Friends on both coasts have described the Midwest as “flyover country.” They say it with a smile, but for others the phrase carries a pejorative edge in characterizing a large portion of land that they see only from 30,000 feet.
More narrowly it means the land between Manhattan and California, and more narrowly still, between the Appalachian and Rocky mountain ranges. In “flyover states” from Ohio to Nebraska, the expanse appears to them as the Jason Aldean song depicts it: “Just a bunch of square cornfields and wheat farms. Man, it all looks the same … Who’d want to live down there in the middle of nowhere?”
In July my wife Alice and I drove from Ohio to Nebraska to visit relatives who live several miles outside rural Henderson. An 816-mile trip. After accessing Interstate 80, it’s a straight shot west all the way to the small town of 991 residents.
On or along the interstate are silos and windmills, livestock and other animals, museums and historic sites, parks and living history farms. Of the five states on our trip it was the long state of Iowa that most captured our attention. At West Branch, travelers come upon the Herbert Hoover National Historic Site. On its grounds is the simple, two-room cottage in which the Hoover family lived. Fourteen by twenty feet, it’s the size of my small garden, not uncommon in 1874 for a town of 350 people. In walking distance are the Hoover Presidential Library and Museum, and the one-room schoolhouse and Friends (Quaker) meetinghouse where the Hoovers worshipped.
Thirty miles west of West Branch are the Amana Colonies, seven of them, with a population of 2,000. They were established on more than 20,000 acres of rich Iowa farmland in the mid-19th century by German Pietists who left Germany in search of greater freedom. Until the economic hard times of the 1930s they lived a communal life, sharing not only the land but woolen mills, flour mills, lumber and brick yards. Today, the Amanas are a welcoming place for conventions and family reunions.
Further west on the interstate is Des Moines, the state capital, with its excellent state historical museum and botanical garden. Its art center, which includes some of the finest paintings and sculptures of the last century and a half, is a stunning interconnected building designed by three of the 20th-century’s greatest architects, working in succession — first, the original building by Eliel Saarinen, with later additions by I.M. Pei and Richard Meier.
Those whose tastes follow popular culture may exit south to Winterset, noted for the best-selling book and film titled “The Bridges of Madison County.” In that town also is the birthplace home of actor John Wayne, a modest four-room house with an adjacent museum housing the actor’s artifacts.
To a considerable extent the expansion and growth of America is a story about rivers. Familiar are the Rappahannock, Potomac and Delaware; the Ohio, Maumee and Tennessee; the Colorado and Yellowstone; and the Snake, the Gunnison and Rio Grande.
Driving through Iowa on I-80 one passes over the Des Moines and Missouri, and smaller ones such as DuPage, Skunk and Raccoon, Cedar and North, and three Creeks — Indian, Silver and Pigeon. And the big one, North America’s longest, the Mississippi, carrying all the water from two-thirds of the continent down to the Gulf of Mexico.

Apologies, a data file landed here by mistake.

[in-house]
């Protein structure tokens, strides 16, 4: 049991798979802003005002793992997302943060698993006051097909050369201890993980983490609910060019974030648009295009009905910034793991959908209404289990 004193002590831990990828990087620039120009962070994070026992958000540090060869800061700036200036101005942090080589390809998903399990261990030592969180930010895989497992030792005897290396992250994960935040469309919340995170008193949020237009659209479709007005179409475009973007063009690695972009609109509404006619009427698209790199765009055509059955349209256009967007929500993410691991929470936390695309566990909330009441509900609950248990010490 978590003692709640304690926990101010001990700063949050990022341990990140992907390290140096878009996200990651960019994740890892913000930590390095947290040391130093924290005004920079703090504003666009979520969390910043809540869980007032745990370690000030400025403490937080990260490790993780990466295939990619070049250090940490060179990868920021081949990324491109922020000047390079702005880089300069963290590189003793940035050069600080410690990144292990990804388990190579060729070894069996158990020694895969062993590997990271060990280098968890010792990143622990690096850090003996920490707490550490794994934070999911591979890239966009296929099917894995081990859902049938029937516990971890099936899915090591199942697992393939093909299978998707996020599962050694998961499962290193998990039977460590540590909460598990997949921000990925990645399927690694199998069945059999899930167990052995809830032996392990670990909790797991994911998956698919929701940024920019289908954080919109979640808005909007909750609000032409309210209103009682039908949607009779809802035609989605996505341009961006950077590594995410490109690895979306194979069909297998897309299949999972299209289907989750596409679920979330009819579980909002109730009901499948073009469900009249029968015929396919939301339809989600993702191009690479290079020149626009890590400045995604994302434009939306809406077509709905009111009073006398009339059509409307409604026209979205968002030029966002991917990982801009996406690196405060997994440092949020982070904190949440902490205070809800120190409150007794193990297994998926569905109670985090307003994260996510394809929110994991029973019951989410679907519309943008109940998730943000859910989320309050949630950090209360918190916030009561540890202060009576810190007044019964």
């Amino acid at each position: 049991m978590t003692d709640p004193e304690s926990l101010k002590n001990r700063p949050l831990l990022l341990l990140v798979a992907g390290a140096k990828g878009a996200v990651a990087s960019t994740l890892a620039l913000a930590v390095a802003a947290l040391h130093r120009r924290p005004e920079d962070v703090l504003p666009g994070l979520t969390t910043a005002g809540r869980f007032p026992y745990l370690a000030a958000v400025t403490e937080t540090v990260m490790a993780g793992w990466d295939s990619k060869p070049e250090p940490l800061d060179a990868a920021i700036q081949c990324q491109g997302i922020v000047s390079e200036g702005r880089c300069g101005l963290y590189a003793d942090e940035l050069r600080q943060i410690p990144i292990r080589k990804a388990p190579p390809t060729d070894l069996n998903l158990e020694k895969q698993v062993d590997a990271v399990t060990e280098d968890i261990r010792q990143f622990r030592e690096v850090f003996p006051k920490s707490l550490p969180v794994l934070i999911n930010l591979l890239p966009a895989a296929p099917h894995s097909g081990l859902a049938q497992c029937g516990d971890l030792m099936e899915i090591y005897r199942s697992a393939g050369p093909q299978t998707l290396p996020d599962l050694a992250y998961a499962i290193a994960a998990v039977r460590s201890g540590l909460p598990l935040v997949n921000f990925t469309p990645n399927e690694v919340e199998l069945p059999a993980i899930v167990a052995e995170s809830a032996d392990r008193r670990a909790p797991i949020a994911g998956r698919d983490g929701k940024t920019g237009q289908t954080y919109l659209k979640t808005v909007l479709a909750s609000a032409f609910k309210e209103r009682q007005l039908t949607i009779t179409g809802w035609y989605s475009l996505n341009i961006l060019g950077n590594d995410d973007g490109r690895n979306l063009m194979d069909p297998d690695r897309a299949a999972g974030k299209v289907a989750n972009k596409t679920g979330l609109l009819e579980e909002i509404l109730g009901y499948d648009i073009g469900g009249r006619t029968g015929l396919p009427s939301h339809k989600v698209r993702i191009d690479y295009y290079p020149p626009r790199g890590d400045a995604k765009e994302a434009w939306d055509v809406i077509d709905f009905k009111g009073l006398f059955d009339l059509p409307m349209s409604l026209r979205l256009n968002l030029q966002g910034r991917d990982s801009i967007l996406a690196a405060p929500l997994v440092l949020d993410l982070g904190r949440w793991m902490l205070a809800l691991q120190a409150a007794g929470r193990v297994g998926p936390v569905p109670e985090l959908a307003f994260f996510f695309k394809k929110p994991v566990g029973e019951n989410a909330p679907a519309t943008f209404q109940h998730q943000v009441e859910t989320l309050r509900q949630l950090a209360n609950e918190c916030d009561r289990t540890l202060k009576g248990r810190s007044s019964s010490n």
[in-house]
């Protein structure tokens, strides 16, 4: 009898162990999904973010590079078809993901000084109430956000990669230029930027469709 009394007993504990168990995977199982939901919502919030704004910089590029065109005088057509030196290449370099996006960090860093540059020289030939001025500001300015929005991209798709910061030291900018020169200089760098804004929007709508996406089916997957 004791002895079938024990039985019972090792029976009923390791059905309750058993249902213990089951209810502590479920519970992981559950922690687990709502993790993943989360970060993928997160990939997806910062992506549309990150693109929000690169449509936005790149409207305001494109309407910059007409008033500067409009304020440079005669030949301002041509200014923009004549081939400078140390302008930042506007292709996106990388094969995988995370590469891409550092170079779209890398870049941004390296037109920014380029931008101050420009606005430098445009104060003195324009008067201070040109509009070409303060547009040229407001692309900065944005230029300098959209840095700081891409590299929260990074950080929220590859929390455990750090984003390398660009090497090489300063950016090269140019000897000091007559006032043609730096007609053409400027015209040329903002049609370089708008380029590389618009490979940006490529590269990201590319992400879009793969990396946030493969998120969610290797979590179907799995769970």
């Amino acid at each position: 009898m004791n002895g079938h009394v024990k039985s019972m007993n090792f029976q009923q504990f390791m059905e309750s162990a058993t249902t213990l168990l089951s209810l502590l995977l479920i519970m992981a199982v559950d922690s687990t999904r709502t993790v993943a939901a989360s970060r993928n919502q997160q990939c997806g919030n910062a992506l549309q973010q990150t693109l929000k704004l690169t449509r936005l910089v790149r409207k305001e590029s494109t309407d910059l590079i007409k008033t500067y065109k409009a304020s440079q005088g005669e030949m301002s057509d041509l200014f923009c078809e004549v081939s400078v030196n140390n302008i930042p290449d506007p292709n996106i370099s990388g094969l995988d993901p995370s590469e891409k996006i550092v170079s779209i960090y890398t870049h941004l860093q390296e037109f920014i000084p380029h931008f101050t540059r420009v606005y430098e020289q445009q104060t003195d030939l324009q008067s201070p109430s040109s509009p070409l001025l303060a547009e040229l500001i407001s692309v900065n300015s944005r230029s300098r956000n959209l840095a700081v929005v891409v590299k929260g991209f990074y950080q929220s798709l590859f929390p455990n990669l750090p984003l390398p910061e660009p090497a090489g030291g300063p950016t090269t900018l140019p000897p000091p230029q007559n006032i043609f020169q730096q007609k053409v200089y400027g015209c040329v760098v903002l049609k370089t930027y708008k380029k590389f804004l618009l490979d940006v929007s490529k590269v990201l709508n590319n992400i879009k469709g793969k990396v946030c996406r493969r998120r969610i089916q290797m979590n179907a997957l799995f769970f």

A pleasant surprise is Iowa’s replacement of older rest stops on I-80 in favor of themed areas that reflect aspects of the state’s history. Utilizing original art work and artistic design, the Iowa Department of Transportation has created small centers of learning that attract visitors for reasons other than tourist information and toilet facilities.
At the Cedar Rapids exit, the Gothic Arches rest area highlights artist Grant Wood’s most famous painting, “American Gothic.” Seventeen miles north is the boyhood home of the Regionalist painter who during the 1930s depicted Midwestern people and their landscape, generally with an appreciative eye.
The Adair rest area theme is wind and energy. A 148-foot tall wind turbine blade, visible for miles around, is mounted vertically, looking very much like a sculpture. Up close it appears to be taller than operating towers a mile away. Plaques discuss wind turbine operation, one of which explains the theory of lift; blades are designed much like the wings that enable planes to fly. By percentage of power generated by wind, Iowa leads all other states at approximately 32 percent.
It was not possible to visit all rest stops, but we stopped at several and noted the themes of others; for example, those devoted to Pioneers, the Lewis & Clark Expedition, Civil War, Mississippi River, Literature and the Underground Railroad. We think of the latter as operating in eastern states, but an Iowa route also existed; part of its story is told at the Wilton rest area. The rest areas at times may appear as promotional stops; nevertheless, they are creative ways of publicizing a region often overlooked. Ohio should do likewise.
Given what Iowa — and the Midwest — has to offer, advocates of “flyover” may want to reconsider. Quite aside from significant cultural centers such as Chicago, Des Moines and Omaha, “flyover country” is too dismissive a term. At one time America was divided into North and South.
What a misunderstanding if a new divide is thought to be “Coastal” and “Flyover.”
Ron Lora, a native of Bluffton, is professor emeritus of history at the University of Toledo. He is the co-editor of “The Conservative Press in Twentieth-Century America” and is a recipient of the Distinguished Historian award from the Ohio Academy of History. Contact him at [email protected]